Determined to work and learn about sustainable development, Komal Kansagra made the decision to enrol in the MSc Co-operatives, Agri-Food and Sustainable Development at Cork University Business School for further exposure to global practices and innovations in the agriculture and food sector.
Intellectually curious, Komal had already completed a postgraduate degree programme and was quickly navigating a career as an environmental engineer with the Rajasthan State Pollution Control Board.
Although Komal’s burgeoning career was bringing her into contact with some of India’s leading agencies and corporations, she was also observing how inequality focussed on industrialisation and urbanisation which was indirectly contributing to the degradation of the environment in one of India’s most significant agricultural regions.
“I was really committed to my job and the career path that I was following. However, as I progressed, I could see how we were focussing on the economic development rather than trying to create a sustainable economy.
Intensive farming practices and industrialisation couldn’t fully cover the true meaning of sustainability which makes a huge difference to improve water quality, soil conditioning and ecological wellbeing.
The situation that I was encountering encouraged me to investigate postgraduate programmes that would help me to understand sustainable development a little more”.
After researching a series of different courses at a number of international universities, Komal realised that her ambition aligned with what the MSc Co-operatives, Agri-Food and Sustainable Development at CUBS offered students and graduates.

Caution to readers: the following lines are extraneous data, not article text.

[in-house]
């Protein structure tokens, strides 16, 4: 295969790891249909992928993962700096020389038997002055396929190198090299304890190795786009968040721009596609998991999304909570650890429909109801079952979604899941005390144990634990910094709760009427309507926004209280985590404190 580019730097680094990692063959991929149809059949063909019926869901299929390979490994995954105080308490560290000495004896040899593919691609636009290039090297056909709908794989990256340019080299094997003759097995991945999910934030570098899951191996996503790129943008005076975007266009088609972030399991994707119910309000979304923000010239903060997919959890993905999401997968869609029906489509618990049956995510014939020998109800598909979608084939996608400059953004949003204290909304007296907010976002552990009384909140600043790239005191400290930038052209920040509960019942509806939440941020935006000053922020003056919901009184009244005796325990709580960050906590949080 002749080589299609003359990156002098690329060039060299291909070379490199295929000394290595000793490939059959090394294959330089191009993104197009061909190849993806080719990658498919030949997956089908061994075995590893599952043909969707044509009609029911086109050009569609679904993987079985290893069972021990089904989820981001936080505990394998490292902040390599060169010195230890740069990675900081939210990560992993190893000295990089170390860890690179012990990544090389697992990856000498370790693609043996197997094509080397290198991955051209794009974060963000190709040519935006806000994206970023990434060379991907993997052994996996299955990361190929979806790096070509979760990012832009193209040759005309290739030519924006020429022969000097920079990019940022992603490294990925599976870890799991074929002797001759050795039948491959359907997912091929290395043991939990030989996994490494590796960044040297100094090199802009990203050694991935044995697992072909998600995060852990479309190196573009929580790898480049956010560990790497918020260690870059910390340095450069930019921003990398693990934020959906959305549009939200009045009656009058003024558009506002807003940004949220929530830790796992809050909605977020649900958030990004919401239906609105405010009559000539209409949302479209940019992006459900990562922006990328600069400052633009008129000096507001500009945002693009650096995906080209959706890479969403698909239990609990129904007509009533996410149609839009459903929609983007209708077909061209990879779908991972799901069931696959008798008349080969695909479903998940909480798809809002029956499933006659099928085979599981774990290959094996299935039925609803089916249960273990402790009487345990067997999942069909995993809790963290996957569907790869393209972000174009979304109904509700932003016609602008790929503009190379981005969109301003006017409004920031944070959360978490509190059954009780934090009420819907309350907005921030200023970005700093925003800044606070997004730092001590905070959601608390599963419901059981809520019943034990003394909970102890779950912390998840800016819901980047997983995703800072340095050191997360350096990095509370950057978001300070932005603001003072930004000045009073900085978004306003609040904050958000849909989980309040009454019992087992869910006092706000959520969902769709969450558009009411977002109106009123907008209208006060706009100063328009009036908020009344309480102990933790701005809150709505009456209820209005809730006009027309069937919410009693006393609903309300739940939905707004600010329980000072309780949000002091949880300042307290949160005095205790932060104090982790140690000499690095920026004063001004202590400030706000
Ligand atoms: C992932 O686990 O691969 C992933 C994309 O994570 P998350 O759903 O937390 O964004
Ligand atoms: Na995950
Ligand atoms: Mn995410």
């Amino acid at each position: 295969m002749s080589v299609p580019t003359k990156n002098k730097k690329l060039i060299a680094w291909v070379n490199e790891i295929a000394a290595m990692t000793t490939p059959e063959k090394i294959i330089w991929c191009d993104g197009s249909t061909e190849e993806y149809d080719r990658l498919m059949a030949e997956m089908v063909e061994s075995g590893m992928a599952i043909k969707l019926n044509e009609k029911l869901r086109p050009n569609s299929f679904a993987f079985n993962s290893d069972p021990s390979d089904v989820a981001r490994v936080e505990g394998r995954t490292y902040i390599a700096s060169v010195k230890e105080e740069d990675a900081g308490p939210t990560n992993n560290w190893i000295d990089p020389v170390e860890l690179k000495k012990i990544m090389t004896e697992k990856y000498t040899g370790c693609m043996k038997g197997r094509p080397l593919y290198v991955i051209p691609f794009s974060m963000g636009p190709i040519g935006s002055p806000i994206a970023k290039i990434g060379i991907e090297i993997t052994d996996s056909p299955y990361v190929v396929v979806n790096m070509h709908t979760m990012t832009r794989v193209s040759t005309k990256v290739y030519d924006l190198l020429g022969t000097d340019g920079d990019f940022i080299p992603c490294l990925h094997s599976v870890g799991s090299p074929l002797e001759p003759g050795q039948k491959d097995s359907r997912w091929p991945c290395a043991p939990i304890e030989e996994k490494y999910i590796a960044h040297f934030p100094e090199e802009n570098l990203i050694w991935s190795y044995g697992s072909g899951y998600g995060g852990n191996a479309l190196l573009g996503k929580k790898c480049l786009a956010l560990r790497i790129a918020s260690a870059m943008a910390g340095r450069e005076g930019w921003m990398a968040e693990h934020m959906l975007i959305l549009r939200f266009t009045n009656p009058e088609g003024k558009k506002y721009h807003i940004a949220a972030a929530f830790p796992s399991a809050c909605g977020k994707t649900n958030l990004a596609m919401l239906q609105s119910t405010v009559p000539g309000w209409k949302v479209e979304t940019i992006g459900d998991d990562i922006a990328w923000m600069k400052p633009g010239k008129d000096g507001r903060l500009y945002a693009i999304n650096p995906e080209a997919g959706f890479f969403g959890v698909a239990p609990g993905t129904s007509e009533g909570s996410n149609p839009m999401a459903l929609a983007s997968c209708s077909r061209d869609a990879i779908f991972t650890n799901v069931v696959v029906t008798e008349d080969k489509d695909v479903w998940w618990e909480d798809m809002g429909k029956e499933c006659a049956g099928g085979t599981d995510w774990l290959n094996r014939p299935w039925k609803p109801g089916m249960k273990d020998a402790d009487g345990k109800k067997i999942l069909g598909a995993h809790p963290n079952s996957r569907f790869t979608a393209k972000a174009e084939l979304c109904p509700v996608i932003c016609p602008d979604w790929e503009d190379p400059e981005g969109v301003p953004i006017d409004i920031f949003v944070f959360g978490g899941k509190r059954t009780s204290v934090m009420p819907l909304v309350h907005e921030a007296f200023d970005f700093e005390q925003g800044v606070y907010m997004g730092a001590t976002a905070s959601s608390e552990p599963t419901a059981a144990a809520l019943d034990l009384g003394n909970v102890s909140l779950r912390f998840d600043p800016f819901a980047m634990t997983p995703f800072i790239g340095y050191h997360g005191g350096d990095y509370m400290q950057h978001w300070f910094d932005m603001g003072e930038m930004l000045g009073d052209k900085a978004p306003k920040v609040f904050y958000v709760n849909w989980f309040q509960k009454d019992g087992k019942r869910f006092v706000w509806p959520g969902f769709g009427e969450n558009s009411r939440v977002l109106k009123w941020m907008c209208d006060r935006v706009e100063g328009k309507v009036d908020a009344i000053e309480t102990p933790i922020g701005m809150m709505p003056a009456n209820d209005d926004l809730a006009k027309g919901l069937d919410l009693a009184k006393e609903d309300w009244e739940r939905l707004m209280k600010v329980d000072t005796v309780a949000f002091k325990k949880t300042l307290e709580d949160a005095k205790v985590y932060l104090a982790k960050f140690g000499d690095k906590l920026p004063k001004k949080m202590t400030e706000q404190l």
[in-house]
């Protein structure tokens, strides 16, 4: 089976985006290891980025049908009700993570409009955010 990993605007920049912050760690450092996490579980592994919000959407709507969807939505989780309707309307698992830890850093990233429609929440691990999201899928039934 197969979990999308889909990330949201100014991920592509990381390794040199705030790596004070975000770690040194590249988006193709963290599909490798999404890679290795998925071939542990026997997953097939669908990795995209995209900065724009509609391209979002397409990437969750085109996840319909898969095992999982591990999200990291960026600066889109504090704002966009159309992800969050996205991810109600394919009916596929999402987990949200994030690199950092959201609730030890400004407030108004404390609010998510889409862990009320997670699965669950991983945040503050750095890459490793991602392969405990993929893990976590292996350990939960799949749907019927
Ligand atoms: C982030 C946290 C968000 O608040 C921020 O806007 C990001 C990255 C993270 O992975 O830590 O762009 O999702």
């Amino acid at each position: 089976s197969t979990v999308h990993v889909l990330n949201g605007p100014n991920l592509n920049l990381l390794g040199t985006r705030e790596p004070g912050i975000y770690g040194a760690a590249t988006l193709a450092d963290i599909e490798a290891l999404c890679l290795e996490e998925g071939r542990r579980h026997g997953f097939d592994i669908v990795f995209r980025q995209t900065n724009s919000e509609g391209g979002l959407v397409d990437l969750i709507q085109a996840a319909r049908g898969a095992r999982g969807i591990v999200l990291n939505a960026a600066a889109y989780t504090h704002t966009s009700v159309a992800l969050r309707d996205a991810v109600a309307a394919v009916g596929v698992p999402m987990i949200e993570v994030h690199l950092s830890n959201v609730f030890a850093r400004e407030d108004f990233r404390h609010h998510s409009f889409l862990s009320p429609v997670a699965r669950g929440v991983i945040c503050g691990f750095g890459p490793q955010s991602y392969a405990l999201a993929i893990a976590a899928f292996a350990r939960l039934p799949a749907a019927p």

As someone who had developed a great deal of hands-on experience in biotechnology and the environmental field, Komal was specifically drawn to the programme’s practice orientated approach, which aims to equip graduates with the organisational and management skills needed to make innovative contributions to the development of local economies.
“I didn’t want a programme that would overload me with theory. I wanted a programme that would allow me to begin to make an immediate contribution.
That’s what encouraged me to apply for the course. I wanted to be in a position where I could return to India with ideas that lead to practical solutions”.
Komal’s insistence on selecting a practice inspired course was rewarded when the programme directors offered her the opportunity to undertake her placement in UCC’s Environmental Research Institute, where she investigated the conversion of waste into energy through anaerobic digestion.
Such was Komal’s impact that the ERI offered her a role as research assistant after graduating, where she honed her skills and developed new knowledge around the co-operative management of anaerobic digestion plants.
“I jumped at the opportunity to work at the ERI. They were working on an anaerobic digestion project, and I immediately saw how relevant it could be for rural India.
It was really interesting to learn about how the co-operative model can manage and support anaerobic digestion.
I wasn’t just learning about the theory, I was developing an understanding of the governance models and the subsidy schemes that have made anaerobic digestion successful in some parts of Europe.
It’s the kind of practical knowledge that I can bring home with me in the future”.
Having gained insights and developed her research, laboratory and management skills, Komal was able to land a role in laboratory operations and quality control system with WHC Lab. There, she leads a team that is looking to improve processes around testing and quality control.
Komal hopes that the technical skills that she is developing with WHC Lab will act as a platform for her to break into the food or pharma industry before being able to bring that knowledge and experience back to Rajasthan.